In December 2018 the Government published a white paper on the UK’s future skills-based immigration system, followed a day later by The Immigration and Social Security Coordination (EU Withdrawal) Bill. Once enacted, the Bill will end freedom of movement for EU nationals, set a new framework for migration based on skills not nationality and end preferential treatment for EU nationals.
This webinar will help you to prepare for the changes in UK immigration rules being brought about by Brexit. We are partnering with Jurga McLuskey, who leads Deloitte’s UK and EMEA immigration practice. She is an eminent leader in the immigration space and has strong government relationships. She has appeared as an Immigration Expert in front of the Parliament Bill Committee to give evidence on the Immigration Bill and the White Paper.
A guide to where we are with Brexit
Theresa May has agreed a draft Brexit deal with Brussels. What happens now?
So a Brexit deal has been agreed or should we say has been drafted meeting both sides expectations? There are still some major hurdles to pass:
- first the cabinet ministers need to give it their blessing
- The meaningful vote in parliament
- Approval/ratification by the EU council (latest mid December)
- Ratification by UK parliament (end February latest)
- Final European Parliament plenary (mid March)
You could argue that with each of these hurdle taken the likelihood of the UK leaving the EU with and agreement is higher, but equally one hurdle not taken could throw everything in jeopardy again: PM resigning or being ousted, new referendum, new elections, etc.
Exiting or frustrating weeks/months ahead of us with no doubt difficulty in distinguishing noise from reality
The FT reports today that the ESMA and the FCA have struck an agreement that would protect the delegation model (amongst other things ...) in case of no-deal Brexit on March 29th. Seemingly this agreement will substitute the much-discussed MoU's that have not materialised yet, so it is good news overall. This will bring some relief in the EU Asset managers Boardrooms ... The FT quotes a senior figure at the EFAMA: "Ensuring that delegation continues to be authorised as it is today is of paramount importance to asset managers," i.e. this move would allow EU Funds houses to continue delegating the management of £1.8T worth of assets to London-based portfolio managers in case of a hard-Brexit.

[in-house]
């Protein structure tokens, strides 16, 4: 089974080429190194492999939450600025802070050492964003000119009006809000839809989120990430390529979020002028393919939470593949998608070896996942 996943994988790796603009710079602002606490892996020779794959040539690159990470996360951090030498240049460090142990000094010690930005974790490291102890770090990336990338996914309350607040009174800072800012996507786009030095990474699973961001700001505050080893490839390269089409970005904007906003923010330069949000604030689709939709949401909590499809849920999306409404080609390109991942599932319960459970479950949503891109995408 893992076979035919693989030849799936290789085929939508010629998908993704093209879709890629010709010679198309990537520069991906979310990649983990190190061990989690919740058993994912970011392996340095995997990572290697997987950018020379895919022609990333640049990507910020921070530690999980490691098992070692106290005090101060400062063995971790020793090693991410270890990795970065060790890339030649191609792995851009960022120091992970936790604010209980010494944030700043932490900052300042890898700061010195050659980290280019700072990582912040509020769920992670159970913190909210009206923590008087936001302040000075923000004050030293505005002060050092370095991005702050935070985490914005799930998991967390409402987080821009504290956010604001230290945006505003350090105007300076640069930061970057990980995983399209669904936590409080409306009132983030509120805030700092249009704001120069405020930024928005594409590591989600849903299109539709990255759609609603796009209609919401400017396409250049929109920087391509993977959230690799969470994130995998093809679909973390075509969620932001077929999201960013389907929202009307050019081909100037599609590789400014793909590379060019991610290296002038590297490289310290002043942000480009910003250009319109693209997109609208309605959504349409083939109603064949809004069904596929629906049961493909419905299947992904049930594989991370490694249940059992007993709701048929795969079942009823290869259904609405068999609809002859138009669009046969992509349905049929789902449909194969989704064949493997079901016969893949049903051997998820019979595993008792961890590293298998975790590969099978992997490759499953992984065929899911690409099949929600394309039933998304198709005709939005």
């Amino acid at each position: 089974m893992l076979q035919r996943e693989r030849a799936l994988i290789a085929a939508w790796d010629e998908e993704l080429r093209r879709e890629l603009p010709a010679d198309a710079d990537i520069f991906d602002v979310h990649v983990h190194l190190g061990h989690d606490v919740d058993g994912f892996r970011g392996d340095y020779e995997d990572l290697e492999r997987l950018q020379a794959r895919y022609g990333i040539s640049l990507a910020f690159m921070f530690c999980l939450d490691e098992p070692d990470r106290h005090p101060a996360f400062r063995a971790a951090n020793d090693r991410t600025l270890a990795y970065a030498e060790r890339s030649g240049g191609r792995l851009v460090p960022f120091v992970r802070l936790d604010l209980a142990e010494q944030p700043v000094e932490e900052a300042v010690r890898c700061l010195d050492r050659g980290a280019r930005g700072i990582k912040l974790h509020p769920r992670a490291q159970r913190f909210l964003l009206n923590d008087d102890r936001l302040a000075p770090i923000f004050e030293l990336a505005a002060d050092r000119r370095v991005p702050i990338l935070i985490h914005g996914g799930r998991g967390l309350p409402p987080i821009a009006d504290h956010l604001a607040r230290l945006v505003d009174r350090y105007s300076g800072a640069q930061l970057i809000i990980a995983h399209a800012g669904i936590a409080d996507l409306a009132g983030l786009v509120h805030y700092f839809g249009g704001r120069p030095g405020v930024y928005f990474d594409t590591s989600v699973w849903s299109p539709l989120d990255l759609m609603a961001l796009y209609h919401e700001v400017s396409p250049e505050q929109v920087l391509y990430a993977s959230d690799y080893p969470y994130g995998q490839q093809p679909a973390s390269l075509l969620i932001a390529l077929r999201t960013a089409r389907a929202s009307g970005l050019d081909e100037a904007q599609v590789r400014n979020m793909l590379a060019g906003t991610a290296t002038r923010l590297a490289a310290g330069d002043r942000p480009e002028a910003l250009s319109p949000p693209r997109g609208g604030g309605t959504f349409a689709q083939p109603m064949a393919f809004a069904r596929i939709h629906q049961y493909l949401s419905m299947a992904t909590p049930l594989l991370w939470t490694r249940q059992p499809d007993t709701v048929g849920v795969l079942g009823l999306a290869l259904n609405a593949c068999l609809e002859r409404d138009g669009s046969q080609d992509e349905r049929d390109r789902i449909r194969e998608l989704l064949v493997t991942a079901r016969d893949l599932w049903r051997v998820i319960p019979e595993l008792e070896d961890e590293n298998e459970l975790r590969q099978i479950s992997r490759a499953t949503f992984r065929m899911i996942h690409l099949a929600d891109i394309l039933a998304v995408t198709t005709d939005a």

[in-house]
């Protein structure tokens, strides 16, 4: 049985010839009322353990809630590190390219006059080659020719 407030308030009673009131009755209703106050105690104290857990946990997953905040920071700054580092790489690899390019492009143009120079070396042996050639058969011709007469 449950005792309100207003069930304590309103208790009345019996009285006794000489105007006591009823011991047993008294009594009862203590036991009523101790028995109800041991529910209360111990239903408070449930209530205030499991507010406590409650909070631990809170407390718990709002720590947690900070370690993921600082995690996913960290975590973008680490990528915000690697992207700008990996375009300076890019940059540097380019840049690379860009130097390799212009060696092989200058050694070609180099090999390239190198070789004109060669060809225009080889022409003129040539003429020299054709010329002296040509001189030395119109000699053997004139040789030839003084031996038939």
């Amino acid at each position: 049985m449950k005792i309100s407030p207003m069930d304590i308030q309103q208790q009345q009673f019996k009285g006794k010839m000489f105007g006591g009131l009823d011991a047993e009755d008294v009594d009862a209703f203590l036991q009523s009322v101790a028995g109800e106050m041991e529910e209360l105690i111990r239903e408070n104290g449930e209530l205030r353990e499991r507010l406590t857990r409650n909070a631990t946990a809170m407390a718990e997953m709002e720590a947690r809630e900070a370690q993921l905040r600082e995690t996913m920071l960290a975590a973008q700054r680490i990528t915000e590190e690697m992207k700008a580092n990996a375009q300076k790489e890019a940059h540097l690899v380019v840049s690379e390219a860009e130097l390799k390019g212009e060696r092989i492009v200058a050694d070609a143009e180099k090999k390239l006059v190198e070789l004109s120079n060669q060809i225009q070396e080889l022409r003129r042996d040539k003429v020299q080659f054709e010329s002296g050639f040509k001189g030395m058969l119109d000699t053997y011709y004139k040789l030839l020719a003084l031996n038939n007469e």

The EU settlement scheme will open fully by 30 March 2019. The test phase of the scheme has opened on the 21st of January to those who meet all the requirements to apply (5 years continuous residence in the UK, if not you will get "pre-settled status").
I applied myself last week Tuesday and the process was overall straight forward and took about 25 minutes. I did have permanent residence status already so could use that registration to proof my plus 5 years residence in the UK. You will have to give your social security number as well which, without knowing the exact checks that are carried out, will likely enable the home office to verify your residence in the UK.
To my pleasant surprise my application was turned around in 48 hours and I received by email, the confirmation of my settled status.
I would be interested to hear the experience of others
I thought it would be good to start a discussion thread on the actual impacts that the industry is feeling due to Brexit. As time goes on there is more and more quantitive analysis such as the below report from EY: